When you’re leveraging contractors, there is not (well, should not be) any wiggle room between expectations and performance. A boss anticipates challenges and encourages success, understands and works well with all employees, partners, etc., and has a unique grasp of the business from everyday functions to end-results.
To break it down, a successful boss has the following characteristics, skills, and experience:
Have a way with words. And know how to use them efficiently and confidently. Open communication should be encouraged. Especially between a boss and contractor. These two should be on the same page at all times, specifically regarding projects that the contractor has influence on. To ensure the highest quality of work, the most efficient timing, and the best working relationship, a boss should focus on the way of communication. And this doesn’t just mean simple, daily conversations about the work. This also includes the expected voice and communication of a project deliverable to the client, as well as the preferred way of communication to the client him or herself.
Every company and every boss takes on a different onboarding practice. And most still have not been perfected. People change, work changes, contractors change, etc.; so should your onboarding practices! Adapt to the change… by creating a reliable new-hire program. Onboarding begins with acquisition, and doesn’t end until the new employee is comfortable and on their own. The process should be consistent: reel in the best (top talent), form a working relationship with he or she, explain the business in depth on a day-to-day basis, start he or she in a training program, and encourage open communication.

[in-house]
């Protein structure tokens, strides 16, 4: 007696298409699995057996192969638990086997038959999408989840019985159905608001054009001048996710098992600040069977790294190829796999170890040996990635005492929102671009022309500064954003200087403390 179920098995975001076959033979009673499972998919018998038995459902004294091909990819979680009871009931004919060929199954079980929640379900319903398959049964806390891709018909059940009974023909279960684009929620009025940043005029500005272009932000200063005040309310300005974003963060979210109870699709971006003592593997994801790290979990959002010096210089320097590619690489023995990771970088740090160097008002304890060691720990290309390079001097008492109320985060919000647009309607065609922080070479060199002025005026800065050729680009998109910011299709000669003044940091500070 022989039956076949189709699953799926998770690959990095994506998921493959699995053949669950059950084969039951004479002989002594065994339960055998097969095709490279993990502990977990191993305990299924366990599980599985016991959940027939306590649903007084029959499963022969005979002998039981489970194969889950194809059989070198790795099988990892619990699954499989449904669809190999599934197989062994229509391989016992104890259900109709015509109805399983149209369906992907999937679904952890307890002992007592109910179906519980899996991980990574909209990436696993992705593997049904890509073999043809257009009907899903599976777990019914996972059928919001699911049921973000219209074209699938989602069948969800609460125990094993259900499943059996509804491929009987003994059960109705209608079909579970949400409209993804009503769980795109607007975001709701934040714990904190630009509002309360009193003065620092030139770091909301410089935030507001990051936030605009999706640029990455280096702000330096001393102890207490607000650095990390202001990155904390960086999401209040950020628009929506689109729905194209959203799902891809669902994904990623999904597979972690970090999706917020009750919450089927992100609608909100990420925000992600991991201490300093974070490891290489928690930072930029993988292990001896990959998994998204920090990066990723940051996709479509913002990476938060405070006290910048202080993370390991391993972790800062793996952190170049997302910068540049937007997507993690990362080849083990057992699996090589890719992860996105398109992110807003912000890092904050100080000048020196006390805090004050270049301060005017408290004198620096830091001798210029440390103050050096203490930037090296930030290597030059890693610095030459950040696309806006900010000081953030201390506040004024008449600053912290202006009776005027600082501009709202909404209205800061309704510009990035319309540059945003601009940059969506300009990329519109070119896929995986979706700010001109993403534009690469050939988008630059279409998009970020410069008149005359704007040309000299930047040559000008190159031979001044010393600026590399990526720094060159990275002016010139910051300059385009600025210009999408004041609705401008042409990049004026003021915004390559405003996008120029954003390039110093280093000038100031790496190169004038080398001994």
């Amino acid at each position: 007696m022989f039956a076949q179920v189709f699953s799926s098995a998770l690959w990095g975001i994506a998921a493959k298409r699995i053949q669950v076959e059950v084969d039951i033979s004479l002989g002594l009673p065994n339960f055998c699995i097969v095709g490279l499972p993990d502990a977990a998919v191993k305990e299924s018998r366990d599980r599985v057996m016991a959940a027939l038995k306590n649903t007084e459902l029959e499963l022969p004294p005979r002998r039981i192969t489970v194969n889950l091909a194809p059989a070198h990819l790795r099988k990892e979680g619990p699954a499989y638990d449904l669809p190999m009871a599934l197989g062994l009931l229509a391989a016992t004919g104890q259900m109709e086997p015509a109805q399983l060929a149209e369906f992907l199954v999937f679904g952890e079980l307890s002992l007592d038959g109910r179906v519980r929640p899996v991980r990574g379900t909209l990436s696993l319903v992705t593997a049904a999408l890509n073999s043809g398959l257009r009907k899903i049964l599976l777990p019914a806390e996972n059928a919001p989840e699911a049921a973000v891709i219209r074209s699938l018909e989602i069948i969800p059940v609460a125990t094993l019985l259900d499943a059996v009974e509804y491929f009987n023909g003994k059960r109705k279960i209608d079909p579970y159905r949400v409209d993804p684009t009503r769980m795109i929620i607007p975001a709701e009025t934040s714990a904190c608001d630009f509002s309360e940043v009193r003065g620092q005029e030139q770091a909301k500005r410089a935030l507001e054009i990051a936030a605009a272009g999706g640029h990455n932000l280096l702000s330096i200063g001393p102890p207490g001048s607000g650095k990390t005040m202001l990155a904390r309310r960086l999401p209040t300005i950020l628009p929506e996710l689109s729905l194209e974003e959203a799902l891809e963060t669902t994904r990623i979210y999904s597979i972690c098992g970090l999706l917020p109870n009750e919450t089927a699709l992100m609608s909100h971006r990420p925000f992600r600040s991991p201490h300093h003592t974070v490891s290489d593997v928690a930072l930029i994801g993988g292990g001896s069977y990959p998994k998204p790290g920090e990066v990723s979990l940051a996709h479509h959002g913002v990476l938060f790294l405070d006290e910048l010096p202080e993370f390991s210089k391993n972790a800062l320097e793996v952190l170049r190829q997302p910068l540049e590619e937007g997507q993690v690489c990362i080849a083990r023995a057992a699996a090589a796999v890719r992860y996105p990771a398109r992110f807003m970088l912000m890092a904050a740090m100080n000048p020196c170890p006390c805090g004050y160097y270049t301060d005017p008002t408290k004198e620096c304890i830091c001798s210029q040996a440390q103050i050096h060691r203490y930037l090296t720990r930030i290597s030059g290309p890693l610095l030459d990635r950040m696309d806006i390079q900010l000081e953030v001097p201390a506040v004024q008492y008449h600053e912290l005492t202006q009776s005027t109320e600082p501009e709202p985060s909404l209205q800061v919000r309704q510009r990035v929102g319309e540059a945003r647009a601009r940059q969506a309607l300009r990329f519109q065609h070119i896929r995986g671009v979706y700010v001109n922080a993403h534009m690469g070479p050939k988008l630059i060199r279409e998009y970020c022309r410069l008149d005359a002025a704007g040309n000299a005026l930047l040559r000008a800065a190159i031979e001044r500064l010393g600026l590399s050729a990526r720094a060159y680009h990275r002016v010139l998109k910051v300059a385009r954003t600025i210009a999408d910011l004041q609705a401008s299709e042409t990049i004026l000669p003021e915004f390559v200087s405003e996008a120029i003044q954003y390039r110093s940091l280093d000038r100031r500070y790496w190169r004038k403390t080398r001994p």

When hiring a contractor, you must make sure that you don’t throw them in the ocean to see how they swim. As a boss, YOU have already designated the work he or she will perform, YOU know the common expectations of quality work, and YOU know the in’s and out’s… but does the new guy? This is not to say that a new contractor should have he or she’s hand held for the first few weeks. This is not an allowance for the contractor to “put a monkey on the boss’s back.” Just a simple reminder that you once were new as well, so treat them as such.
Have an understanding of unique skill sets. And apply these skills in the best ways possible. Check out the contractor’s resume, past work and experiences, or maybe a reference letter, to nail down exactly what he or she is great at. Use these skills to your advantage. Add them to projects in which he or she’s skills will be used and enhanced to the fullest. Well-rounded skill sets are excellent and more rare to find nowadays, so be sure you are able to recognize unique skills when you come across them.
Gather a great grasp of emotional intelligence. A boss who can handle his or her own emotions well and understands others emotional behaviors, can delegate and oversee the work being done with a clearer head than someone of the opposite. With this, the contractors will be managed in a more effective and positive way. Communication ease increases, stress levels decrease, working relationships improve, and the boss becomes relatable.
Quality Versus Quantity
Push for and have set expectations for quality versus quantity. When a boss hires a contractor for a specific project, he or she was clearly hired for a unique reason– most likely due to this person’s track record of solid performance and great experience. So, not only ensure you are hiring the best, make sure to follow through to ensure that he or she delivers the best. Explain whom (client, manager, company, etc.) the contractor is conducting work for. Explain the purpose, the diligence, and the quality of work that is expected here.
Keep contractors updated, in the know, and accounted for. No one likes to be left behind with information or news. Plus, the less people know, the more catching up and explaining the boss must do during a time of need. Allow he or she to feel well rounded in understanding, as well as influential. Form solid communication: talk often, be open for questions, and act approachable. I promise, even those with years of experience will still have questions for their new boss.